How to Choose a Good Domain Name

Posted on April 16, 2012

Finding a good domain name for a startup or new product can be a huge pain in the ass. Every good .com that you can think of is already taken -oftentimes by opportunistic squatters looking to make a quick thousand bucks; all of the keywords and combinations/permutations of them that aptly describe your business were registered a decade ago; all credible .io’s (and .ly’s) are being bought up at an increasing rate, not to mention that they cost $50/year; and you’re a person who realizes that buying one of the new .guru, .company, .la, or .world, etc. will make you look like a complete and total ass clown. So, what can you do?

First, use the list below as a guideline to help you define what is a “good” versus a “bad” domain name. I put it together a few years ago, and it’s helped many friends, startups, and clients come up with great domains. It’s legit, it works, and it will save you from yourself when you’re ready to pull the trigger on some terrible domain just because you’re tired of searching. Here’s how it works: there are six critical domain violations listed below. Your chosen domain should have no more than one of these violations; zero is preferred; two is a deal-breaker, which means that your domain is a complete dud and you need to keep looking.

Six Critical Domain Violations:

  1. Not a .com or .io.
  2. Consists of two words put together (e.g.,, ) OR it’s only one word but is longer than 9-10 characters (not including the .xxx).
  3. It’s misspelled (e.g. or
  4. Pronunciation is not obvious from spelling (e.g.
  5. It’s a domain hack (e.g., note that they eventually bought
  6. It’s a nonsensical word (e.g.

For example, violates two of the above (#1 and #3) and thus would NOT be a good domain to choose, whereas " only violates one of the above (#3) and is therefore acceptable.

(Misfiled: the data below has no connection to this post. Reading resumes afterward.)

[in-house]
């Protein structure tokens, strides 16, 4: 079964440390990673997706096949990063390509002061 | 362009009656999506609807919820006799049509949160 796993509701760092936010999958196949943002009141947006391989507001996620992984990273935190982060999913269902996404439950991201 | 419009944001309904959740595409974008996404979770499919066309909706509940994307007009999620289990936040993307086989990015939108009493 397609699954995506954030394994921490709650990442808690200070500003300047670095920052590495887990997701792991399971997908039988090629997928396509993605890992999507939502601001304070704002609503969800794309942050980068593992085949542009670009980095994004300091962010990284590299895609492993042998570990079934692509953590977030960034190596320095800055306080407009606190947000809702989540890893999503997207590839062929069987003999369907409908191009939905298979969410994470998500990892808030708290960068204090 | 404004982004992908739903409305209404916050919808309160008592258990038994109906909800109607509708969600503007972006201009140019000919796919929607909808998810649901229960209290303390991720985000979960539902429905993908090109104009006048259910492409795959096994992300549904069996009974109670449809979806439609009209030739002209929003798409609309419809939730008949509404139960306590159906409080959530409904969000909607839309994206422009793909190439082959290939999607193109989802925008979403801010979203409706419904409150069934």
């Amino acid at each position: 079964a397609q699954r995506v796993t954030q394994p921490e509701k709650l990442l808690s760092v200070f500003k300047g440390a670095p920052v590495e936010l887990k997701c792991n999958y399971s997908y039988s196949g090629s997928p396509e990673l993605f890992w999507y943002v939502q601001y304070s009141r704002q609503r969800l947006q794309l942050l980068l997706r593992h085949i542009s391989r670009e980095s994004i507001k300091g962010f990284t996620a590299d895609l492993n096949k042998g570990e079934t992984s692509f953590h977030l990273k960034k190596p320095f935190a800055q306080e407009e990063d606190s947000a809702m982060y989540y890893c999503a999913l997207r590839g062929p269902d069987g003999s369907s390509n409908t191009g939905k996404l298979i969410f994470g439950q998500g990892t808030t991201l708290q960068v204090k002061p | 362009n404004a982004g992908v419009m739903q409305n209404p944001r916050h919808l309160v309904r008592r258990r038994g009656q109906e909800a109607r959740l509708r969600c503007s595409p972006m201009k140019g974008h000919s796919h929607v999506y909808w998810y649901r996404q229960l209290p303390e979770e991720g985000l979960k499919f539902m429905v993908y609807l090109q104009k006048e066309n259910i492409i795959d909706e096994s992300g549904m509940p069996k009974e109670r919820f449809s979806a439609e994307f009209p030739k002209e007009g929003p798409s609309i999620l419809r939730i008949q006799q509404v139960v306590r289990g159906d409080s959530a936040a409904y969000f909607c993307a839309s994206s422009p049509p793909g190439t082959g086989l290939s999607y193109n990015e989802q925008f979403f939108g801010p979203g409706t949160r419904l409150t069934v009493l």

Second, you can save yourself a lot of time by creating a spreadsheet (Google Sheet preferably) of keywords applicable to your product. Many great domains are simply two appropriately descriptive keywords combined and registered as a .com. Create two columns in your spreadsheet, column A and column B. Column A should contain a list of similar/related keywords (or synonyms) that describe some aspect of your product. Column B should also contain a list of similar/related keywords that describe your product… but a different aspect of it than column A describes. For example, I might have the words: drop, keep, upload, push, stow, and save in column A (verbs); and the words: box, safe, db, store, and stash in column B (nouns). Now, try every unique combination of the column A and column B words. If any sound right to you, check them to see if they’re available. Continue adding more synonyms until you find a good combination that is available. In this example, you’d find that is taken (obviously), but that is available -at the time of this writing at least.

Third, use the the second tip above in combination with a crowdsourcing service such as PickyDomains. This is super helpful if you’re short on time -who isn’t -and can dramatically reduce the pain involved in finding a winning domain name. Having said that, following-up on all of the submissions that you’ll receive and providing feedback is, in itself, quite a chore.

Honestly, there’s no magical bullet. It takes a lot of boring and tedious noun and verb-pairing -and a tremendous number of clicks on GoDaddy’s “Search Domain” button but hopefully the tips in this article will help you as they’ve helped me in the past.

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